Which pandemic word or phrase have you become weary of hearing? Unprecedented? Social distance? New normal? Uncertain? I think I would nominate “challenging days.” I know I have used the phrase plenty myself, but I have also stopped short several times when writing those words to ask, “When were the days that were not challenging?”
Our Seminary has been celebrating its 75th Anniversary through 2020, culminating in the commencement of our 75th graduating class on May 1st. Despite the challen … unprec … uncert … Hmmm, despite 2020, it has been wonderful to journey back through the story of Nazarene Theological Seminary. At the beginning of 2020, I underlined in my Bible a verse of Psalm 107 which reads, “… they will see in our history the faithful love of the Lord” (Ps 107:43, NLT).
This is my experience as I am inspired again and again by the testimonies of those who responded faithfully to God’s calling. One of the stories that means a great deal to me is the story of our second president, Dr. L. T. Corlett, our longest-serving president at fourteen years (1952-1966). He was previously president of Northwest Nazarene College, having also taught at Bethany-Peniel College and Arkansas Holiness College. He pastored local churches in five states across fourteen years.
Dr. Corlett led NTS through some of the most “challenging days” the institution has known. Although he pressed the school toward accreditation, it was not achieved until after his tenure. He consistently championed accreditation in the face of considerable opposition to the idea. Corlett oversaw the construction of the building that still houses NTS. He also faced almost immediately the untimely death of beloved professor, Dr. L. A. Reed.
Corlett pressed the faculty to make sure their teaching was not narrowly parochial but connected to the pressing social issues of the day. He advocated for an ecumenical posture for NTS, recognizing, as he put it, that “holiness churches owe a great debt to the historic church.” He dealt with some turmoil and significant turnover among faculty during his years.
Dr. Corlett had to work through a serious and public controversy regarding the sale of land between the seminary and the neighboring hospital to a proposed junior college. Editorials were written in the Kansas City Star and one point, the Church of the Nazarene threatened to move its headquarters, seminary, and publishing house out of Kansas City if the sale went through. Crisis was averted when the denomination and the hospital made a joint offer on the property which was accepted.
Adding to the pressure, enrollment began to drop from a high of 245 to below 150 by the mid-sixties. And there was plenty of anxiety within the denomination in those days. Some, worried that the rising generation was compromising on holiness, began to call on church leaders to “preserve the old paths” even while students were asking why their church was not doing more on pressing social issues of the day, like racism, for example.
Considering these challenges and more, it may not be surprising to learn that when Dr. Corlett was looking back on this period nearly thirty years later, he would say, “While I appreciated the position as President of Nazarene Theological Seminary and I enjoyed the work, it turned out to be the most difficult one of all of my life.” Challenging days. They have always been with us.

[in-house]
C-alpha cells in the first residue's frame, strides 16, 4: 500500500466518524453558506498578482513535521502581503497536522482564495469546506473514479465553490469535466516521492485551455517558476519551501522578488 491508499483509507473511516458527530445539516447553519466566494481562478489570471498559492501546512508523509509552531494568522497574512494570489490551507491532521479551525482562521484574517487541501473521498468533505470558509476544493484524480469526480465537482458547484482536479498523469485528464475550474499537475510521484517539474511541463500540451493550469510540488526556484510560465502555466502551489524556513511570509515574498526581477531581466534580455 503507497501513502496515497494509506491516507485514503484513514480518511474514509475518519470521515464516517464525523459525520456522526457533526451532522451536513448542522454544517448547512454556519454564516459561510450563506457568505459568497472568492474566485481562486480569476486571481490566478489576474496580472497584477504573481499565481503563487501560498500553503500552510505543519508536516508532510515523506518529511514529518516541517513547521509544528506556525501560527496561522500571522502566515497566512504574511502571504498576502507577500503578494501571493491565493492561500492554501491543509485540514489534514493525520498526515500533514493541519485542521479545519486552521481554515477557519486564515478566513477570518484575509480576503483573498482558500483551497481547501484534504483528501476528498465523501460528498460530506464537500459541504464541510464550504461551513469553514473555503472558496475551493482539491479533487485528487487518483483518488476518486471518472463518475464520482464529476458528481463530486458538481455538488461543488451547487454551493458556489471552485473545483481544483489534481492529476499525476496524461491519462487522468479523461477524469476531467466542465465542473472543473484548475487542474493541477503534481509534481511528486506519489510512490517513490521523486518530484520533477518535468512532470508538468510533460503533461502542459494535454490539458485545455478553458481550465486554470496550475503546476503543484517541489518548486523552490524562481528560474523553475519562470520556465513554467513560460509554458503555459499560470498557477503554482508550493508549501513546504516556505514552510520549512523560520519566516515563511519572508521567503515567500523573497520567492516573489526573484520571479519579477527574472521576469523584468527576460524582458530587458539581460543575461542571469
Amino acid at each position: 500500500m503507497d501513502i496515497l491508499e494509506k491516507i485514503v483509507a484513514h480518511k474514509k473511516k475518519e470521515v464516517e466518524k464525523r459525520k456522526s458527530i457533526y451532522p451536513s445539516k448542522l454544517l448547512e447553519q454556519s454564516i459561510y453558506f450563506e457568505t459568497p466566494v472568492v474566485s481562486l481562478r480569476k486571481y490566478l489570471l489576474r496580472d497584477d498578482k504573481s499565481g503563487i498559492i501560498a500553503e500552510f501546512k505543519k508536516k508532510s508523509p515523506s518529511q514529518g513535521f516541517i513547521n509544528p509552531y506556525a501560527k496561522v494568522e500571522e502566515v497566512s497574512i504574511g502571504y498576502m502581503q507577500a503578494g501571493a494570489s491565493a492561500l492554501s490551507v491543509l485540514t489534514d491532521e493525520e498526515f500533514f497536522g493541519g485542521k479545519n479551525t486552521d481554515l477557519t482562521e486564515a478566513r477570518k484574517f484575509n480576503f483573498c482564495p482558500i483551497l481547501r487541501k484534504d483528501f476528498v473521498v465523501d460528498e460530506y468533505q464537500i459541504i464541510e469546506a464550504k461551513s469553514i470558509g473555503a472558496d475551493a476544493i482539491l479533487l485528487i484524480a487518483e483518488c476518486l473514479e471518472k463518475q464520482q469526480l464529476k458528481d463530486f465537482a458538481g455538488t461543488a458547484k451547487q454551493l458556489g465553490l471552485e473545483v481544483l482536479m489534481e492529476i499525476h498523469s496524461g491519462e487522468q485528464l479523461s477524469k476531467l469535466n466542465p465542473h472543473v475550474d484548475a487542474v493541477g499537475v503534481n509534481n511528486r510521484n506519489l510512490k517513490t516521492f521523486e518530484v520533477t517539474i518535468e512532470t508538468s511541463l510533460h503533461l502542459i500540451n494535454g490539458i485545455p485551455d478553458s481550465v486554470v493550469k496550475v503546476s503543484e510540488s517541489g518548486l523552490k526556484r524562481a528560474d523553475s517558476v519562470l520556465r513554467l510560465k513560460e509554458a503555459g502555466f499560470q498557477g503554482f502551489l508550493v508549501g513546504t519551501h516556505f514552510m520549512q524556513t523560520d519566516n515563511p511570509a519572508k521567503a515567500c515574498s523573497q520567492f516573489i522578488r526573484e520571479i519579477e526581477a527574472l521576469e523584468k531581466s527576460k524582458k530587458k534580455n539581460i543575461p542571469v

What is most compelling to me in this story, however, is Dr. Corlett’s indefatigable spirit that was not born simply of his own determination or resilience. His testimony is one of “absolute dependence upon the Holy Spirit and true goodwill towards all persons.” This included, for Corlett, the practice of forgiveness and the surrender of cynicism.
Dr. Corlett took as his guiding Bible text, Acts 28:15 which tells of Paul meeting up with believers in Rome: “On seeing them, Paul thanked God and took courage” (NRSV). From this simple note, Corlett adopted his oft-repeated affirmation: “Thank God and take courage!” Reflecting on this phrase, he later wrote, “This is the best atmosphere to live in for spiritual vitality.”
This commitment to gratitude and courage was tested deeply during Corlett’s leadership of NTS. In his 1956 report to the Board of Trustees, he admitted that he was “suffering from physical and nervous exhaustion.” Thankfully, he visited his physician, sought wise counsel, and canceled travel for a few months to recover and to protect space to hear a fresh word from the Lord.
At one point, a young seminarian, John Howald, asked him how he was possibly holding up under all the pressures that were coming at him. “Doc, how do you take it?” he asked. Corlett’s response, he wrote later, was prompted by the Spirit: “Johnny, God can take us through anything He asks us to do, if we don’t panic.” This seems to be what he had in mind when he would say, “Thank God and take courage.”
As 2020 and its attendant difficulties fade in our experience, and as we conclude our 75th Anniversary celebrations at NTS, perhaps there are lessons for us in our history that can guide us into the future that God is bringing to us. There will be more “challenging days” for sure, but grace-enabled gratitude and courage seem just the right spiritual resources to keep us joyful and faithful as we offer ourselves in service to the gospel.
Thank you, Dr. Corlett. We do see in your story the faithful love of the Lord.
Dr. Jeren Rowell
President and Professor of Pastoral Ministry
 Historical notes and quotes are taken from Dr. Harold Raser, More Preachers and Better Preachers: The First Fifty Years of Nazarene Theological Seminary. (Kansas City, MO: Nazarene Publishing House, 1995).
 Further notes from Dr. Frank Carver’s edited publication of Dr. Corlett’s autobiography, Thank God and Take Courage: How the Holy Spirit Worked in My Life. (San Diego, CA: Point Loma Press, 1992).